Kings deal Monarchs' Loktionov
Loktionov has reportedly requested a trade several times, most recently last week.
He finished last season with the Kings during their Stanley Cup run, but played just two games in the playoffs, both in the first round against Vancouver. He did not get his name engraved on the Cup.
When the NHL lockout ended, Loktionov remained a member of the Manchester Monarchs and was not called up to the parent club. Through 37 games in Manchester this season Loktionov had seven goals and 15 assists for 22 points.
"Andrei's got a ton of potential and for whatever reason, things just haven't unfolded for him in a way that everybody has projected it to," said Monarchs head coach Mark Morris. "He's a talented hockey player. Perhaps a fresh start will rekindle his career and give him the opportunity that's going to get him on the right track to an NHL career."
The 22-year-old Loktionov was a fifth round pick by the Kings in 2008, 123rd overall. He made a splash in his professional debut, netting a hat trick with the Monarchs in the 2009 season opener.
Loktionov had sporadic opportunities with the Kings over the past three-plus seasons, skating in 59 NHL games and scoring seven goals and seven assists. Shoulder injuries and an aborted move to wing slowed his progress and Loktionov often found himself in Kings' coach Darryl Sutter's doghouse.
Meanwhile, Loktionov's countryman and close friend Slava Voynov, whom Loktionov roomed with in Manchester, has made it work in L.A. with a regular shift on the Kings' blue line.
"I'm sure there was some frustration on Andrei's part, especially being so close to Slava and other guys that he's played with over time (who are in L.A.)," Morris said. "We were hoping that his experience here in Manchester would ignite that flame in him to hit his stride and really blossom and develop the confidence to play at the NHL level. Obviously, it's something that we can't control here in Manchester right now."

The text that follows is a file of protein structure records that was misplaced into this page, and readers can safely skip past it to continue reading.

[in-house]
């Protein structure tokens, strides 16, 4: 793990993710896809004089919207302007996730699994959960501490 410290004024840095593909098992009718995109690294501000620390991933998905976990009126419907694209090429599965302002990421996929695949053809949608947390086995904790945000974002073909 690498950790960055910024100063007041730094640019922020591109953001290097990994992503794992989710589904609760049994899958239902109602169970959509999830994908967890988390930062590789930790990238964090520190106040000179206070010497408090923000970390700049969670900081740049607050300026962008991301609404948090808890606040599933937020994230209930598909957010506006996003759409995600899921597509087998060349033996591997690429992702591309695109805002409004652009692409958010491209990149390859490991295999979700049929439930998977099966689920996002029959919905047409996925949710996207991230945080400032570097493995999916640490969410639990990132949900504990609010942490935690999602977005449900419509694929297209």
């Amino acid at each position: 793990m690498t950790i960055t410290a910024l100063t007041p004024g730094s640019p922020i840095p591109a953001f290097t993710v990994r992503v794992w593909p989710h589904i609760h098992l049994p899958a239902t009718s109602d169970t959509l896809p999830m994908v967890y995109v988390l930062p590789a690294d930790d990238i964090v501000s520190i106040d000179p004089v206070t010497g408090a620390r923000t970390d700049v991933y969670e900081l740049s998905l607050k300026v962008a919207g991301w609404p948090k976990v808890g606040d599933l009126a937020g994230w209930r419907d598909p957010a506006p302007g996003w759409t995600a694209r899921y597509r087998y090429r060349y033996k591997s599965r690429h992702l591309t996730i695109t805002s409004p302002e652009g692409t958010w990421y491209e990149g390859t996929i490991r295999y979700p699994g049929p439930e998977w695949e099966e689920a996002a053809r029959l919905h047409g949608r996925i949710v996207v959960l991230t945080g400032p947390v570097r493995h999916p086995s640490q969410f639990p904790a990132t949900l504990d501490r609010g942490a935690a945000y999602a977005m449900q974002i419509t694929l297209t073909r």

Los Angeles received a fifth round pick for Loktionov, which seems fair considering that Loktionov himself was a fifth rounder. But the time and effort put into Loktionov's development is lost.
But moving an unhappy player that doesn't fit your future plans isn't always easy, so Los Angeles took what it could get and called it a day. In the end, it was likely the best outcome anyone could expect and now Loktionov has a fresh start in a New Jersey system that could use some help at center.
In other transaction news for the Monarchs on Wednesday, veteran defenseman Andrew Campbell finally got his long-awaited call-up to Los Angeles. Andrew Bodnarchuk was sent down, so the Monarchs (who host Providence Saturday for "Pink in the Rink" night) won't be short on defensemen.
An assistant captain, Campbell has been with Manchester since 2009 and could make his NHL debut with L.A. tonight when the Kings visit Nashville (and former Monarch Rich Clune). Campbell is a capable penalty killer and shot-blocker and popular locker room presence.
"We're excited for him," Morris said. "Soupy has been waiting for this call for some time. He's been a key member of our defensive corps for several years now and I talked to him and wanted to make sure he put his best foot forward and took full advantage of his chance to show what he can do."
The Monarchs also called up goalie J.F. Berube after Peter Mannino suffered an injury after taking a slap shot to the leg in practice Wednesday. Mannino is not expected to be out too long and Martin Jones will likely play both games this weekend.